Amanda Luedeke is a literary agent with MacGregor Literary. Every Thursday, she posts about growing your author platform. You can follow her on Twitter @amandaluedeke or join her Facebook group to stay current with her wheelings and dealings as an agent.
Last week we talked about why unpublished writers need author websites. The post built a case for the usefulness of maintaining an author site–not only to gather fans, but to entertain agents like myself who may wander over there after reading your query. (Yes, this happens.)
But we didn’t talk much about what sort of content to include. I mean, what is there to say when you don’t have a book? Well, there’s a lot to say…but we’ll get to that later.
When building a website as an unpublished author, you’ll probably have two goals. The first goal would be to provide editors, agents and the publishing world with a better picture of who you are and what you’re about. The second goal would be to utilize your website as a central hub for all of your social media ventures. That way, when you meet someone who is excited about your writing, you don’t have to give them your Twitter handle, Facebook link, blog URL and so on. You just give them your website url, and they’ll be able to navigate your social media channels however they prefer.
This week, let’s focus on Goal #1…
What you should include on your author website…
1. An awesome masthead. The masthead, or banner, is the chunk of pretty design that sits at the top of most websites. If you note Susan Sleeman’s masthead, she not only has her author name front and center, but she has a tagline and really awesome buttons that link to her social media. This is the type of masthead you want! One that pulls people in.
I realize most authors get hung up on taglines, so let’s talk a bit about them. First of all, they don’t need to be Mad Men-quality. They just need to communicate what you write so that visitors who like to read what you write will poke around a bit more. The problem that most face when developing their tagline, is they haven’t really identified WHAT it is they want to write. They may dabble in three separate genres at once. But what they don’t understand is that careers are started by focusing on ONE of those areas. So, my advice is to look at whatever series or project you’re currently working on and/or most excited about, and make that your ‘thing’.(You can always change your tagline after your career picks up and you move on to other themes within that specific genre).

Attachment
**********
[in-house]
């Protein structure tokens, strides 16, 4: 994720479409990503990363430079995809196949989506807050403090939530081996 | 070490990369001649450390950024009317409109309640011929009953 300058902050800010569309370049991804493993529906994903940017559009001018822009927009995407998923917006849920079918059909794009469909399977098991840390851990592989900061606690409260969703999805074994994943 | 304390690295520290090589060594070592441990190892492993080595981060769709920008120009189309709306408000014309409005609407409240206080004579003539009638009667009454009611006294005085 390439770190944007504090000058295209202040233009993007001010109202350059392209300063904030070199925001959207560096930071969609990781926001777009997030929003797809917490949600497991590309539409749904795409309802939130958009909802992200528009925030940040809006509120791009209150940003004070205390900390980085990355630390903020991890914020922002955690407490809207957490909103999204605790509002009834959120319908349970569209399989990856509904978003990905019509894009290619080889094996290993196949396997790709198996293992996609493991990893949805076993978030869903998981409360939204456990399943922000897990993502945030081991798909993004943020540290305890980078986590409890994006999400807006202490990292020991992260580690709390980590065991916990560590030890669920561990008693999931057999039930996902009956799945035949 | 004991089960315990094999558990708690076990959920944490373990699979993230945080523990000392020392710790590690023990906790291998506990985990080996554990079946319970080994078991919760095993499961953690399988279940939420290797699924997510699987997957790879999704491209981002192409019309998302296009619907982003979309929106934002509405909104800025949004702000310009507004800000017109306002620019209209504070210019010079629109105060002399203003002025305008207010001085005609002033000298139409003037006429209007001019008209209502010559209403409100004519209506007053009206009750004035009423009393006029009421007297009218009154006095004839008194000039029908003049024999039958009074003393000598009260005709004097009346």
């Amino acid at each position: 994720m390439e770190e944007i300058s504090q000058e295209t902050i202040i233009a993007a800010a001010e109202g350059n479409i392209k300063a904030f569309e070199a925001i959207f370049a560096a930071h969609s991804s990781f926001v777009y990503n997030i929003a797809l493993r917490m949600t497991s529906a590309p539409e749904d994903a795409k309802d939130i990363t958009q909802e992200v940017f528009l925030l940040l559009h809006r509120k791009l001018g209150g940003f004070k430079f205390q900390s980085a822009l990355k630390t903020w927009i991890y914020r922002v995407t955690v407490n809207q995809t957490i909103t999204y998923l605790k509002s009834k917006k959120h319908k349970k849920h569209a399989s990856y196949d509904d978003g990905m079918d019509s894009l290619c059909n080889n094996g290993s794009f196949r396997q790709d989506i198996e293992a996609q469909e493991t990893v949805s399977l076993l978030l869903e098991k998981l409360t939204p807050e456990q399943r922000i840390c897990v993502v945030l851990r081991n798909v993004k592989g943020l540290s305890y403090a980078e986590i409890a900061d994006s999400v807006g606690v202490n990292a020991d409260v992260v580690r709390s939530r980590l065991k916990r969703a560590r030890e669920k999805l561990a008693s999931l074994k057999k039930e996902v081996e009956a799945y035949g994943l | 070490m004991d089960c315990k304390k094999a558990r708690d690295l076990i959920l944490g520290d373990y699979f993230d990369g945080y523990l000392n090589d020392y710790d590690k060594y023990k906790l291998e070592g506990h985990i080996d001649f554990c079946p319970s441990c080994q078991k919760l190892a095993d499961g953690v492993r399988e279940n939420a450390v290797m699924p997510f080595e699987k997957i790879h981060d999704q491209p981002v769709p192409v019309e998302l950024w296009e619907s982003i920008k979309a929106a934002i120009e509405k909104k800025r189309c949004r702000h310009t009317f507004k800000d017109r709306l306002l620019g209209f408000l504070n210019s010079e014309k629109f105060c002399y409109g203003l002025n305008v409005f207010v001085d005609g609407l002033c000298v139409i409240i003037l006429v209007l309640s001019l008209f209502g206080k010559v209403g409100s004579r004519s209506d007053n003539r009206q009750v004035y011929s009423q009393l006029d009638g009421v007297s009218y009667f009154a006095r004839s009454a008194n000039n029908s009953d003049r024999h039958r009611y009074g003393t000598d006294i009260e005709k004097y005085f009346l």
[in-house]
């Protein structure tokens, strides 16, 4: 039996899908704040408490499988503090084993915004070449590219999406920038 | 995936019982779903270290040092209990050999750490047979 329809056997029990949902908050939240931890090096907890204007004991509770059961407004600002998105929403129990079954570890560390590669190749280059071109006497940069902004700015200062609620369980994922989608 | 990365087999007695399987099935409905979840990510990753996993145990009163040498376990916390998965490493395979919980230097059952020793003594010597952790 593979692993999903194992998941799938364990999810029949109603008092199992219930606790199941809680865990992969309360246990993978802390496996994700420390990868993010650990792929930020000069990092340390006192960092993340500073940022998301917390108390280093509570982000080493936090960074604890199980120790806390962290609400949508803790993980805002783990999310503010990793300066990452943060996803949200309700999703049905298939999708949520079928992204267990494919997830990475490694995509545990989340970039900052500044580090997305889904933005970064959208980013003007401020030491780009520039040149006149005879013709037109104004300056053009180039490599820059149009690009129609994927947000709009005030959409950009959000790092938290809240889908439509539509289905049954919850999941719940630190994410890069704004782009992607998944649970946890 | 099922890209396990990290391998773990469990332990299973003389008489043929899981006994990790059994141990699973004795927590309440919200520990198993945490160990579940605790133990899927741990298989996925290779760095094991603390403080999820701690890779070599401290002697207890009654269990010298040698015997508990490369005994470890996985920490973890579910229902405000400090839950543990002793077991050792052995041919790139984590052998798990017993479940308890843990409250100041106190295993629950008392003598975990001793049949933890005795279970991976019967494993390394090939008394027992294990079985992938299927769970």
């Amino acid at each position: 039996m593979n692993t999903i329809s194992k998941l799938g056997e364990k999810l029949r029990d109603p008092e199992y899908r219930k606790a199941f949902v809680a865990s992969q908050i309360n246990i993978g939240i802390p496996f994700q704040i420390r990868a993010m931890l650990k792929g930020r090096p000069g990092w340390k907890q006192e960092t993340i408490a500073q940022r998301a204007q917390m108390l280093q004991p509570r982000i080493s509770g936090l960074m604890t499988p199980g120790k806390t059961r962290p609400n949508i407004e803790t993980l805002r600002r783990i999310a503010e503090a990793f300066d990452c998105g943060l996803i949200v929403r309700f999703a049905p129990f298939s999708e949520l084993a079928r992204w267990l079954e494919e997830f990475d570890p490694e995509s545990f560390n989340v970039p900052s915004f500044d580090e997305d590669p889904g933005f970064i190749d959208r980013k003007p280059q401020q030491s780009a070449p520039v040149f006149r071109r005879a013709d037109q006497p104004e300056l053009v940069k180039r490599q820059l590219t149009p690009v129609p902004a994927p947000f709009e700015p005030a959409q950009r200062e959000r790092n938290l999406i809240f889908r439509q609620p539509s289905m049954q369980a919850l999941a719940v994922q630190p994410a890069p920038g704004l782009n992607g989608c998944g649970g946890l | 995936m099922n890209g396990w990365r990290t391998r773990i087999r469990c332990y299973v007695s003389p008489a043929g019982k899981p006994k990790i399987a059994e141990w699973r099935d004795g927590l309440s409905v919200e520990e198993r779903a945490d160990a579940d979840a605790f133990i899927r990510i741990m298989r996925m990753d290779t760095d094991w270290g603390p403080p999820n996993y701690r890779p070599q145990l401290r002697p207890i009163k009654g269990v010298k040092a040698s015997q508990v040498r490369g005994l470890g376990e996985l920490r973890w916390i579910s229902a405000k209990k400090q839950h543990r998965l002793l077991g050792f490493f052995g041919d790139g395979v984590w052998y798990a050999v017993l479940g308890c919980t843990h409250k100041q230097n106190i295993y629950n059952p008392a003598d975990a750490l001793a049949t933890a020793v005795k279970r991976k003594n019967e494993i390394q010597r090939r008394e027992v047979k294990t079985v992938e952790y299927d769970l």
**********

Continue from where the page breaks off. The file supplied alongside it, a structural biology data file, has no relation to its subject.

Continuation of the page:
So if you’re writing a romantic comedy set in Texas, your tagline could be like: Emma Cotes – Texas-Sized Romantic Comedies. Or if you write sword and sorcery fantasy, your tagline could be: Jason Fitzpatrick – Putting Dragons Back in Fantasy Since 2005. Or it could be as simple as Jason Fitzpatrick – Sword and Sorcery Fantasy. It doesn’t have to impress. It just needs to attract the right reader.
2. A great author picture. Believe it or not, but most authors are afraid to put their photos online. And it always boils down to one of two reasons: they either feel uncomfortable with the way they look or they’re the type that believe it’s self-serving to promote yourself instead of your work. Please, do yourself a favor…get over yourself and put some freaking photos up! And don’t put up photos that were taken 20 years ago when you were thin. We want the present day you. And we want it in high quality. Not some cropped shot that your niece took when you were at the park.
It probably sounds silly, but being able to see your face can be what an agent or editor needs to feel comfortable with working with you.
3. An informative “About” page. No, we don’t want your life story, but five or so paragraphs of your journey as a writer, mom, physical therapist and whatever else life has thrown you, is very valuable. But before you write, be sure to shed any journalistic qualities you may have picked up in college or in the workplace. Yes, the “about” section is a pure regurgitation of information. But you want it to be fun. You want it to be lively. And you want it to reflect your writer’s voice. Take a look at Ree Drummond’s “About” page for inspiration. It’s one of the best I’ve ever seen.
4. A “Contact” page. Time to drop your online privacy inhibitions! A ‘contact’ page just isn’t complete without contact information. So, you email address is a must.
Now, if you’re a nonfiction writer, then you really need to beef up this page. Include your postal address and even a phone number for booking speaking events.
5. A blog. Ok, so you have the crucial information covered. But where do you get to show your skills? Linking your blog to your website (or even having it live on your site) is a great way to allow industry professionals the chance to scope out your writing talent. I think it goes without saying that if you do this, your blog needs to be updated on a regular basis, it needs to hit your target readership, and it needs to be well-written.
For tips on blogging, check out my 3-part series:
6. A “Where to Find Me” Page (this is for the nonficiton authors). If you write nonfiction, then platform means everything. Speaking and doing radio appearances are great ways to get your name out there to establish yourself as an expert. On your website, keep an updated schedule of where you’ll be. This way, those who want to connect with you in person will get that chance. Plus, you never know when an agent or editor may stop by during your talk.
That’s all I have when it comes to populating your author website. Any suggestions? Questions? Got a website you’d like to share? Or maybe you’d like some tips on your website? Post links, questions and thoughts below!